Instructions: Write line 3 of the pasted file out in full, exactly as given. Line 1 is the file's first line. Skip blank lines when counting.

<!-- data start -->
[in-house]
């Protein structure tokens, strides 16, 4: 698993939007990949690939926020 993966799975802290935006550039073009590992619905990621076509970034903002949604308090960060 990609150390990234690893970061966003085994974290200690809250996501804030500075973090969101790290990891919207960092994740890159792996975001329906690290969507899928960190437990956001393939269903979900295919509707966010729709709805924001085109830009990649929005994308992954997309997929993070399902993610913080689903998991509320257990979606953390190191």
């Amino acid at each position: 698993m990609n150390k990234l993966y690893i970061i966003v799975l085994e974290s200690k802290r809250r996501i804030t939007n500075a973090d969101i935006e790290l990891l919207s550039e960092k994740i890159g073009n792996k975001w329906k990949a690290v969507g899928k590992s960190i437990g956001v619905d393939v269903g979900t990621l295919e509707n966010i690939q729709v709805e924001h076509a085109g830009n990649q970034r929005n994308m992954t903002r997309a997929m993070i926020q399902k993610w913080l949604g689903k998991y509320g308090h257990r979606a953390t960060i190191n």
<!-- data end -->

């Amino acid at each position: 698993m990609n150390k990234l993966y690893i970061i966003v799975l085994e974290s200690k802290r809250r996501i804030t939007n500075a973090d969101i935006e790290l990891l919207s550039e960092k994740i890159g073009n792996k975001w329906k990949a690290v969507g899928k590992s960190i437990g956001v619905d393939v269903g979900t990621l295919e509707n966010i690939q729709v709805e924001h076509a085109g830009n990649q970034r929005n994308m992954t903002r997309a997929m993070i926020q399902k993610w913080l949604g689903k998991y509320g308090h257990r979606a953390t960060i190191n």